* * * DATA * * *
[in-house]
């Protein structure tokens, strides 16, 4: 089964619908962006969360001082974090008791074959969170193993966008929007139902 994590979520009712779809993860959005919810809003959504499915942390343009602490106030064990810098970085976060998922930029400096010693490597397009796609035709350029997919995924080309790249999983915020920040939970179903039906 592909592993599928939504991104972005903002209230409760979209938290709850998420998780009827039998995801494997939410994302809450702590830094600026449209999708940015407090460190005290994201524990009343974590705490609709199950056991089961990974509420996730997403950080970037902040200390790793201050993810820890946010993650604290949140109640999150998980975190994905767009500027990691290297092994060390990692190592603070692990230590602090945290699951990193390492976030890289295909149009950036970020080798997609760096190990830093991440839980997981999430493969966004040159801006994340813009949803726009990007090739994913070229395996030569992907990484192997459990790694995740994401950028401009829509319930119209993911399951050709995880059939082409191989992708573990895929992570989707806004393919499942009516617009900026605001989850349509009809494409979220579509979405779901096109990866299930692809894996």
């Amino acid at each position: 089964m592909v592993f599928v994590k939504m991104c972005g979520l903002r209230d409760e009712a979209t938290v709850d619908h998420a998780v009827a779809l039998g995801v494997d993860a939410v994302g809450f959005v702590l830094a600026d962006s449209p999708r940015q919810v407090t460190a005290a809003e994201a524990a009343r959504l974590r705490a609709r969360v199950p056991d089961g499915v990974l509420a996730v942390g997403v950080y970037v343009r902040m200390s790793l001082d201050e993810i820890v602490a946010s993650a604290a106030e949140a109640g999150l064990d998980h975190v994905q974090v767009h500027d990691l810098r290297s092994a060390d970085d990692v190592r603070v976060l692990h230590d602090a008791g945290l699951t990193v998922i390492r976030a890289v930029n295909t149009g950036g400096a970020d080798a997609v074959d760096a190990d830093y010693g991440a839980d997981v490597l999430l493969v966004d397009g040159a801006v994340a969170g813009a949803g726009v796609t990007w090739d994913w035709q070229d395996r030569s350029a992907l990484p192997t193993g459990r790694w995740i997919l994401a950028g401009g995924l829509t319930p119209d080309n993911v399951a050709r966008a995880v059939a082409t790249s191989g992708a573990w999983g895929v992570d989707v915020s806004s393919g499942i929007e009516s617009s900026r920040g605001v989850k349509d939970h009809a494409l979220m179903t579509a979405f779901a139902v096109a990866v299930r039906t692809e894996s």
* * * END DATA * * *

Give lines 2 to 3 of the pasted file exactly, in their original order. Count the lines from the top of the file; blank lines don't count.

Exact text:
């Protein structure tokens, strides 16, 4: 089964619908962006969360001082974090008791074959969170193993966008929007139902 994590979520009712779809993860959005919810809003959504499915942390343009602490106030064990810098970085976060998922930029400096010693490597397009796609035709350029997919995924080309790249999983915020920040939970179903039906 592909592993599928939504991104972005903002209230409760979209938290709850998420998780009827039998995801494997939410994302809450702590830094600026449209999708940015407090460190005290994201524990009343974590705490609709199950056991089961990974509420996730997403950080970037902040200390790793201050993810820890946010993650604290949140109640999150998980975190994905767009500027990691290297092994060390990692190592603070692990230590602090945290699951990193390492976030890289295909149009950036970020080798997609760096190990830093991440839980997981999430493969966004040159801006994340813009949803726009990007090739994913070229395996030569992907990484192997459990790694995740994401950028401009829509319930119209993911399951050709995880059939082409191989992708573990895929992570989707806004393919499942009516617009900026605001989850349509009809494409979220579509979405779901096109990866299930692809894996």
């Amino acid at each position: 089964m592909v592993f599928v994590k939504m991104c972005g979520l903002r209230d409760e009712a979209t938290v709850d619908h998420a998780v009827a779809l039998g995801v494997d993860a939410v994302g809450f959005v702590l830094a600026d962006s449209p999708r940015q919810v407090t460190a005290a809003e994201a524990a009343r959504l974590r705490a609709r969360v199950p056991d089961g499915v990974l509420a996730v942390g997403v950080y970037v343009r902040m200390s790793l001082d201050e993810i820890v602490a946010s993650a604290a106030e949140a109640g999150l064990d998980h975190v994905q974090v767009h500027d990691l810098r290297s092994a060390d970085d990692v190592r603070v976060l692990h230590d602090a008791g945290l699951t990193v998922i390492r976030a890289v930029n295909t149009g950036g400096a970020d080798a997609v074959d760096a190990d830093y010693g991440a839980d997981v490597l999430l493969v966004d397009g040159a801006v994340a969170g813009a949803g726009v796609t990007w090739d994913w035709q070229d395996r030569s350029a992907l990484p192997t193993g459990r790694w995740i997919l994401a950028g401009g995924l829509t319930p119209d080309n993911v399951a050709r966008a995880v059939a082409t790249s191989g992708a573990w999983g895929v992570d989707v915020s806004s393919g499942i929007e009516s617009s900026r920040g605001v989850k349509d939970h009809a494409l979220m179903t579509a979405f779901a139902v096109a990866v299930r039906t692809e894996s």